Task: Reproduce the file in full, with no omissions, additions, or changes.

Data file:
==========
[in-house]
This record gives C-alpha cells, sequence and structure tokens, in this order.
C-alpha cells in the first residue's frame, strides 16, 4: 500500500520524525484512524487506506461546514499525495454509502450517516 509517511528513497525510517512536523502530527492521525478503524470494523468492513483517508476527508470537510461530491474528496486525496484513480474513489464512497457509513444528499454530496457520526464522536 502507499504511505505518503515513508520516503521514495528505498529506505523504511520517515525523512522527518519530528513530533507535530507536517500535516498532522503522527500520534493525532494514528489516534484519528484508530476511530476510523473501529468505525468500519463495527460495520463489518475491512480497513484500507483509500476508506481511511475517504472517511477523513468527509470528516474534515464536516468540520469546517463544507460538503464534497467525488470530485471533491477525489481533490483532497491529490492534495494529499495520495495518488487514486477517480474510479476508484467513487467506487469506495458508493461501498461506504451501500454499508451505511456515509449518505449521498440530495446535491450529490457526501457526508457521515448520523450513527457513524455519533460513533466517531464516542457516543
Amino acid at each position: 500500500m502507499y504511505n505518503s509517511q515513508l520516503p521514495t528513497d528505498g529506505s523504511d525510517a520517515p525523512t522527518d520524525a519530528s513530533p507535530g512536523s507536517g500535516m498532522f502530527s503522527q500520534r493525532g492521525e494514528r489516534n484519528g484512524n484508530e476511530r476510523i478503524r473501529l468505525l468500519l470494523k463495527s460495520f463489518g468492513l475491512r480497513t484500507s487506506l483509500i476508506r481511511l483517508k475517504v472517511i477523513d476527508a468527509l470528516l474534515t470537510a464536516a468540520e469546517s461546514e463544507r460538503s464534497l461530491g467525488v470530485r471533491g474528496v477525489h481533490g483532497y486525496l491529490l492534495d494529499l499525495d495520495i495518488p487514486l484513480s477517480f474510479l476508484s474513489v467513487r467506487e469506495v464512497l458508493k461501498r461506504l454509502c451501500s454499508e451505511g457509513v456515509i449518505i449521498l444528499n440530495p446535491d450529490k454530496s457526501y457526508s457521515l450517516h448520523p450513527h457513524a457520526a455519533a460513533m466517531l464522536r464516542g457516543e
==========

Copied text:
[in-house]
This record gives C-alpha cells, sequence and structure tokens, in this order.
C-alpha cells in the first residue's frame, strides 16, 4: 500500500520524525484512524487506506461546514499525495454509502450517516 509517511528513497525510517512536523502530527492521525478503524470494523468492513483517508476527508470537510461530491474528496486525496484513480474513489464512497457509513444528499454530496457520526464522536 502507499504511505505518503515513508520516503521514495528505498529506505523504511520517515525523512522527518519530528513530533507535530507536517500535516498532522503522527500520534493525532494514528489516534484519528484508530476511530476510523473501529468505525468500519463495527460495520463489518475491512480497513484500507483509500476508506481511511475517504472517511477523513468527509470528516474534515464536516468540520469546517463544507460538503464534497467525488470530485471533491477525489481533490483532497491529490492534495494529499495520495495518488487514486477517480474510479476508484467513487467506487469506495458508493461501498461506504451501500454499508451505511456515509449518505449521498440530495446535491450529490457526501457526508457521515448520523450513527457513524455519533460513533466517531464516542457516543
Amino acid at each position: 500500500m502507499y504511505n505518503s509517511q515513508l520516503p521514495t528513497d528505498g529506505s523504511d525510517a520517515p525523512t522527518d520524525a519530528s513530533p507535530g512536523s507536517g500535516m498532522f502530527s503522527q500520534r493525532g492521525e494514528r489516534n484519528g484512524n484508530e476511530r476510523i478503524r473501529l468505525l468500519l470494523k463495527s460495520f463489518g468492513l475491512r480497513t484500507s487506506l483509500i476508506r481511511l483517508k475517504v472517511i477523513d476527508a468527509l470528516l474534515t470537510a464536516a468540520e469546517s461546514e463544507r460538503s464534497l461530491g467525488v470530485r471533491g474528496v477525489h481533490g483532497y486525496l491529490l492534495d494529499l499525495d495520495i495518488p487514486l484513480s477517480f474510479l476508484s474513489v467513487r467506487e469506495v464512497l458508493k461501498r461506504l454509502c451501500s454499508e451505511g457509513v456515509i449518505i449521498l444528499n440530495p446535491d450529490k454530496s457526501y457526508s457521515l450517516h448520523p450513527h457513524a457520526a455519533a460513533m466517531l464522536r464516542g457516543e